Eat at enough Thai food restaurants — and goodness knows we should, for this is one of the most soul-satisfying cuisines on Earth — and you come to expect a certain pattern. Not just the menu of satay, mee krob and remarkably tender spicy chicken. But also the modest, understated, often storefront settings. Eateries that spend more time perfecting what’s on the plate, and worrying less about the décor. Which is what makes Sirinat Thai in San Pedro such a…surprise. For even though I would not describe Sirinat as elegant — white tablecloths and all that — it certainly is more upscale than most.
Just consider the menu, which isn’t so much a list of dishes, as it is a work of menu art. It’s substantial — thick and heavy enough that you’d probably hurt yourself if you dropped it on your foot. It’s faux leather, with a faux woven fabric cover with elephants marching across horizontal bands, and a metal-like parade elephant as a center point, under the metal-like word, “Menu.” The pages inside — 10 in all — are plastic-covered and well-illustrated with color photos of the dishes.
The restaurant shares its name with one of Thailand’s most beautiful national parks, famed for its vast bird population. And like a few Thai destinations around town, nearly half the menu features sushi, sashimi and a handful of Japanese seafood dishes. The cuisines don’t overlap — the first six pages are Thai, the last four are sushi. But overlapping them on your table is easy — and a lot of fun. Two of my favorite foods, all at one time. Nice!
Sirinat sits in a mini-mall at the cusp of San Pedro and Palos Verdes. It has a sizable outdoor dining option that takes up a fair amount of mini-mall space — a fine place to eat on a warm South Bay evening. And the inside is heavily wooded, with lots of art built around a golden theme — and a sushi bar where the chefs frantically crank out exotic rolls, with a big screen showing the sport of the moment over their shoulders.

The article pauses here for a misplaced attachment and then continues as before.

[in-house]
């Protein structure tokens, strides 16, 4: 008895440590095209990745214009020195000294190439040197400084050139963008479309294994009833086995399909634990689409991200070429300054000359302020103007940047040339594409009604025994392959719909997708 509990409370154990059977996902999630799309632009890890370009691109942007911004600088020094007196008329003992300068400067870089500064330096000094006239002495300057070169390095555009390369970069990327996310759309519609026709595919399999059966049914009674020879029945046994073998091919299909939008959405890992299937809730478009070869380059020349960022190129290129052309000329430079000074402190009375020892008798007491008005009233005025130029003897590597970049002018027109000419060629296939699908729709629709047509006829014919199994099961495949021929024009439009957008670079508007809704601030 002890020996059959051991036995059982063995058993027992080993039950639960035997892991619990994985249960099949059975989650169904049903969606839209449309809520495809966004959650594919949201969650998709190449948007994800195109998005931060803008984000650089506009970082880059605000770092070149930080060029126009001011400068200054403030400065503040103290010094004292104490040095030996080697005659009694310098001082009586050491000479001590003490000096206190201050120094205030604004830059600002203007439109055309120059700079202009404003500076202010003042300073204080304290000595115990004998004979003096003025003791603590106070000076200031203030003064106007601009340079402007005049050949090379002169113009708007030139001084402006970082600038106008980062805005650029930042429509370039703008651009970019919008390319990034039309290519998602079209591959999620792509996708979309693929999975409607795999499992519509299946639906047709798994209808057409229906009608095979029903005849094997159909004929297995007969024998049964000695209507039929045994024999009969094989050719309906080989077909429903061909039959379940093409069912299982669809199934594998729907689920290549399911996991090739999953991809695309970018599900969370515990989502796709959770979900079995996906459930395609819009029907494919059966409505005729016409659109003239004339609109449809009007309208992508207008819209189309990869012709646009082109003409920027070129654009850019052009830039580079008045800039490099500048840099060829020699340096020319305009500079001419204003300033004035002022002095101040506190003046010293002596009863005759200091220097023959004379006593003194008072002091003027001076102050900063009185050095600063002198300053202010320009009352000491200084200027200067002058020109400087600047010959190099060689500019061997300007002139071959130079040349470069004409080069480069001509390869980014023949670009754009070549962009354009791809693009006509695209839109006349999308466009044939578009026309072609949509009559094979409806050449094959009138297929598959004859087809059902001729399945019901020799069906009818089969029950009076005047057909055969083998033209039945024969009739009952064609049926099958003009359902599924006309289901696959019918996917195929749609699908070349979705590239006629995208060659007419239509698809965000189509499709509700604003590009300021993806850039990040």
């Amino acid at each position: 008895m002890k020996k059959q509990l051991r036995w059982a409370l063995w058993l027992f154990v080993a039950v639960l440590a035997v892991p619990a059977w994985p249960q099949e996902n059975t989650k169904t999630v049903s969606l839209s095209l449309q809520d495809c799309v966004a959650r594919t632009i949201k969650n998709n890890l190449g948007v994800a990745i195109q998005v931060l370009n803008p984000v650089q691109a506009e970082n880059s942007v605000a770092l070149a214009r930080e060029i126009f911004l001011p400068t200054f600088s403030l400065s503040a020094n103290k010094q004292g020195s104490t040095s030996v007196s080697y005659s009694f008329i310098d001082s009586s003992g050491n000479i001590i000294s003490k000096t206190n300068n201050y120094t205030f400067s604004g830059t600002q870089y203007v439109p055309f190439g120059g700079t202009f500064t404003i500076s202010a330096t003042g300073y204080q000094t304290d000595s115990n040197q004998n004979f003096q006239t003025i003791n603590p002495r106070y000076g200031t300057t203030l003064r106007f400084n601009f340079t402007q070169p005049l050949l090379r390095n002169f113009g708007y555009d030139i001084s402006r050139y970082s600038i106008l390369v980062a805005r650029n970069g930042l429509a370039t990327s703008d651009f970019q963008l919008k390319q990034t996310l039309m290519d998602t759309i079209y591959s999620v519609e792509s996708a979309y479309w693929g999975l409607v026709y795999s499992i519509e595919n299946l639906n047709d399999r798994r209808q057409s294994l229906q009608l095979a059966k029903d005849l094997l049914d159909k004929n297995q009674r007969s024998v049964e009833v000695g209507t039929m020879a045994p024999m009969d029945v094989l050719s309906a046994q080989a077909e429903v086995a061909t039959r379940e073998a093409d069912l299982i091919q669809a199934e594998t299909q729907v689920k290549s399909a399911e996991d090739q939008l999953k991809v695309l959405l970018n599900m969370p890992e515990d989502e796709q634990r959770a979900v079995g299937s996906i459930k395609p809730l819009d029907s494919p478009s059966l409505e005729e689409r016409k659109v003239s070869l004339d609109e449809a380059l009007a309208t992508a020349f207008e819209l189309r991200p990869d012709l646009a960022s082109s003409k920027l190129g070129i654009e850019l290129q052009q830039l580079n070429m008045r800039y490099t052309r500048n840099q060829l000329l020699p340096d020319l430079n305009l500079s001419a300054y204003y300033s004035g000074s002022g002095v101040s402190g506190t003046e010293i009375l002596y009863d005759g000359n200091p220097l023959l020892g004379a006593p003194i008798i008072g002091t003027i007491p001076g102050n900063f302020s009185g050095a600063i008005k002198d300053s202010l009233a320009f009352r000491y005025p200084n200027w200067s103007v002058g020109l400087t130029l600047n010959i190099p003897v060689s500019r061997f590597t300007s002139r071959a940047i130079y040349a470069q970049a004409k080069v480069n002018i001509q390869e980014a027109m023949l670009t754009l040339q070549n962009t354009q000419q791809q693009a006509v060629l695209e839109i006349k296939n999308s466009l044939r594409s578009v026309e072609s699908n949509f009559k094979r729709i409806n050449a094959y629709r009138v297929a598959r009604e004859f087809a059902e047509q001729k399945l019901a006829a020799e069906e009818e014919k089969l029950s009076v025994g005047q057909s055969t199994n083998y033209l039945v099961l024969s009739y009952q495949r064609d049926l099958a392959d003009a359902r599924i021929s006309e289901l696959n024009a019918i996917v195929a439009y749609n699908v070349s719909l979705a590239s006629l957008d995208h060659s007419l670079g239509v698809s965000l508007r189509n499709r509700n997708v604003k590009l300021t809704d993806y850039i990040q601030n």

The menu is familiar because Thai restaurant menus in town are always familiar — there’s the chicken and beef satay, and the crispy spring rolls…there’s the green papaya salad, and the tom yum and tom kha soups…there’s the barbecue chicken and barbecue honey ribs, and the curries in a rainbow of colors. Pad Thai sits next to chow mein…pad see ewe next to drunken noodles.
And yet there are also dishes — or at least dish names — that come as a pleasant puzzlement. How to resist the Nest of Love, which is shrimp wrapped in crispy egg noodles, served with the ubiquitous sweet and sour sauce. A dish called Exotic Spider, which turns out not to be a deep-fried arachnid, but rather a crunchy softshell crab in a peanut and chili-lime sauce, that I wish they sold by the bottleful…or perhaps the bucketful. There’s Hurricane Soup, made with a “seafood medley” — ginger, mushrooms, lime leaves, galangal (which is ginger-esque), lemongrass, chili and basil. And a stir-fry with the happy name Crazy Cashew Nut. Order it with the sautéed beef dish called Beef Lava Flow, and have fun just saying the names! (There’s also When Tigers Cry and Lovely Honey Duck.)
But of course, as ever, it’s the exotic rolls that get the best names — and the most complex assortment of ingredients. Sexy Thai Girl begins with shrimp tempura, and adds on spicy mayo, jalapeños, mango, eel sauce and more. Add on Laker Love (spicy shrimp and crab), Three Amigos (shrimp, tuna and scallops) and the very oddly named Tennessee Thaitin (red snapper tempura and seared tuna), and the ordering gets that much more wacky.
And so do the multitude of tastes, an excess of flavors guaranteed to send your taste buds into intergalactic overdrive. I’m not sure food isn’t supposed to be this much fun. But then, at Sirinat, there’s much happiness to be found. Add on the sweet sticky rice with coconut ice cream, and you may have trouble going back into the real world.
Merrill Shindler is a Los Angeles-based freelance dining critic. Email email@example.com.
This content was originally published here.